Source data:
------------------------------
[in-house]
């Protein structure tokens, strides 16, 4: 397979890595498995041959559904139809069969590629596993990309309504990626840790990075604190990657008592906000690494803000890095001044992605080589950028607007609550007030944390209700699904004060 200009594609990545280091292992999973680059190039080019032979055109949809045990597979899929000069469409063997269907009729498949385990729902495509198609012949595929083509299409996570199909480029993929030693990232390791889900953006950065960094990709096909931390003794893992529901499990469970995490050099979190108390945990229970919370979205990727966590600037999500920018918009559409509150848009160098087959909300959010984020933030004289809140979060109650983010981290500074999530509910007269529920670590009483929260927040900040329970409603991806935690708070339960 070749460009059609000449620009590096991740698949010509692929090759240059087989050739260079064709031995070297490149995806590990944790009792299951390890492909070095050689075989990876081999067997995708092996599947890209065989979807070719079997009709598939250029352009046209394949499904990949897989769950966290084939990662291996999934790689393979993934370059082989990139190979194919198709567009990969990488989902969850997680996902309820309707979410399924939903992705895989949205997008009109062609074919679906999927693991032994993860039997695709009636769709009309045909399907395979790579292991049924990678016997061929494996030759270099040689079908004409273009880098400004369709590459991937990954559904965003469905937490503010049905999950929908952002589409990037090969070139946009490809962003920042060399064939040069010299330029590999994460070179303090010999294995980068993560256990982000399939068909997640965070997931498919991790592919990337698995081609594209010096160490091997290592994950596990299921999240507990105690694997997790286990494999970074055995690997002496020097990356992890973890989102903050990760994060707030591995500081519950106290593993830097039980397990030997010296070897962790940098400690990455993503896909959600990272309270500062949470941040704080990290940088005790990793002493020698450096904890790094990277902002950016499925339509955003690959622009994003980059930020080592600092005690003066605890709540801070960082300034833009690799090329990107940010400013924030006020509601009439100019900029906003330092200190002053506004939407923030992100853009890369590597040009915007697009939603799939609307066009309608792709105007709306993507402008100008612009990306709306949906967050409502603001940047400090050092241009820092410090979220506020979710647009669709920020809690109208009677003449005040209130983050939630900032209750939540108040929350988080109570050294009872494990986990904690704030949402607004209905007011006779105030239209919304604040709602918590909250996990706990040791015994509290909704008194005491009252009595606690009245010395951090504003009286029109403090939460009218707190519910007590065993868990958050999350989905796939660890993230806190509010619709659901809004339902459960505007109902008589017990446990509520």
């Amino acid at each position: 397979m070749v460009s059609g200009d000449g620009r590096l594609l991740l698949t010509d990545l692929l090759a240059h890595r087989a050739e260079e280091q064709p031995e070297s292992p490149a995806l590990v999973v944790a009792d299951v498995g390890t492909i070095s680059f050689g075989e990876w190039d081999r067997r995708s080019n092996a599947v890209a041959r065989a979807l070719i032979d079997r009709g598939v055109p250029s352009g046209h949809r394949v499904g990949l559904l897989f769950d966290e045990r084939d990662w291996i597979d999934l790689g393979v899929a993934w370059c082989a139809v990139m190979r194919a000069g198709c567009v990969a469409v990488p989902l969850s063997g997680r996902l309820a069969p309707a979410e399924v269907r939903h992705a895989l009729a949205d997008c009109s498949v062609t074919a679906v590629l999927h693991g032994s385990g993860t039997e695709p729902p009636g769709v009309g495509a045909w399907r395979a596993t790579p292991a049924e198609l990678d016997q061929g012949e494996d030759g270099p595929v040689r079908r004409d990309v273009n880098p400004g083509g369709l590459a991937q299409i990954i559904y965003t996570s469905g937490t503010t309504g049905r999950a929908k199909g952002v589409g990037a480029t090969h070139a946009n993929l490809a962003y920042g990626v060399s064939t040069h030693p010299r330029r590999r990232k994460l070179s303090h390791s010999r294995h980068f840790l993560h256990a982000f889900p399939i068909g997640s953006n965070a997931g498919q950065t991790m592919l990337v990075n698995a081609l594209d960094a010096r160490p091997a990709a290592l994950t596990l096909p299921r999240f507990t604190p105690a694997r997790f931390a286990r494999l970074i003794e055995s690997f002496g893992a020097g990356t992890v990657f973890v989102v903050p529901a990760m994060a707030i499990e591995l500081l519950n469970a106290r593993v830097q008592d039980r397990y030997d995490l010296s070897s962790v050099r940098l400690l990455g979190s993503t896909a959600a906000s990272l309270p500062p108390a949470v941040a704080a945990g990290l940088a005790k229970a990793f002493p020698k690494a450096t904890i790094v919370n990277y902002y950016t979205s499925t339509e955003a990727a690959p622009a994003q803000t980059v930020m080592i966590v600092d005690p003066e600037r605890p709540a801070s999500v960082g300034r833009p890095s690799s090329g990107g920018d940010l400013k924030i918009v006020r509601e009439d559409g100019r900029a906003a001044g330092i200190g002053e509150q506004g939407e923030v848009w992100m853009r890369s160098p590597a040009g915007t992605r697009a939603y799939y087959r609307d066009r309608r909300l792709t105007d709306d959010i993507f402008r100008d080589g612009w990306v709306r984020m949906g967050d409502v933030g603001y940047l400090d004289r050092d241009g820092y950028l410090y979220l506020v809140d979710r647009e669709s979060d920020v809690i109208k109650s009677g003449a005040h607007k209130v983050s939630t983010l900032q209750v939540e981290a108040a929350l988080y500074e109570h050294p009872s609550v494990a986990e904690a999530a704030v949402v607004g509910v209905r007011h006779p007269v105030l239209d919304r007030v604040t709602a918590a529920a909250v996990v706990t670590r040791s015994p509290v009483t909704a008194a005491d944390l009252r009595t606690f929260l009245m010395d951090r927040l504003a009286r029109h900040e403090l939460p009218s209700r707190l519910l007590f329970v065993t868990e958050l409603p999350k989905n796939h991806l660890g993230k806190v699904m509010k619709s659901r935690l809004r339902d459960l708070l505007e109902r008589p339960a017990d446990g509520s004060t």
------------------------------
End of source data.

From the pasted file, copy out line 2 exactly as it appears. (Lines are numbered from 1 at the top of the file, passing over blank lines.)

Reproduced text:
């Protein structure tokens, strides 16, 4: 397979890595498995041959559904139809069969590629596993990309309504990626840790990075604190990657008592906000690494803000890095001044992605080589950028607007609550007030944390209700699904004060 200009594609990545280091292992999973680059190039080019032979055109949809045990597979899929000069469409063997269907009729498949385990729902495509198609012949595929083509299409996570199909480029993929030693990232390791889900953006950065960094990709096909931390003794893992529901499990469970995490050099979190108390945990229970919370979205990727966590600037999500920018918009559409509150848009160098087959909300959010984020933030004289809140979060109650983010981290500074999530509910007269529920670590009483929260927040900040329970409603991806935690708070339960 070749460009059609000449620009590096991740698949010509692929090759240059087989050739260079064709031995070297490149995806590990944790009792299951390890492909070095050689075989990876081999067997995708092996599947890209065989979807070719079997009709598939250029352009046209394949499904990949897989769950966290084939990662291996999934790689393979993934370059082989990139190979194919198709567009990969990488989902969850997680996902309820309707979410399924939903992705895989949205997008009109062609074919679906999927693991032994993860039997695709009636769709009309045909399907395979790579292991049924990678016997061929494996030759270099040689079908004409273009880098400004369709590459991937990954559904965003469905937490503010049905999950929908952002589409990037090969070139946009490809962003920042060399064939040069010299330029590999994460070179303090010999294995980068993560256990982000399939068909997640965070997931498919991790592919990337698995081609594209010096160490091997290592994950596990299921999240507990105690694997997790286990494999970074055995690997002496020097990356992890973890989102903050990760994060707030591995500081519950106290593993830097039980397990030997010296070897962790940098400690990455993503896909959600990272309270500062949470941040704080990290940088005790990793002493020698450096904890790094990277902002950016499925339509955003690959622009994003980059930020080592600092005690003066605890709540801070960082300034833009690799090329990107940010400013924030006020509601009439100019900029906003330092200190002053506004939407923030992100853009890369590597040009915007697009939603799939609307066009309608792709105007709306993507402008100008612009990306709306949906967050409502603001940047400090050092241009820092410090979220506020979710647009669709920020809690109208009677003449005040209130983050939630900032209750939540108040929350988080109570050294009872494990986990904690704030949402607004209905007011006779105030239209919304604040709602918590909250996990706990040791015994509290909704008194005491009252009595606690009245010395951090504003009286029109403090939460009218707190519910007590065993868990958050999350989905796939660890993230806190509010619709659901809004339902459960505007109902008589017990446990509520």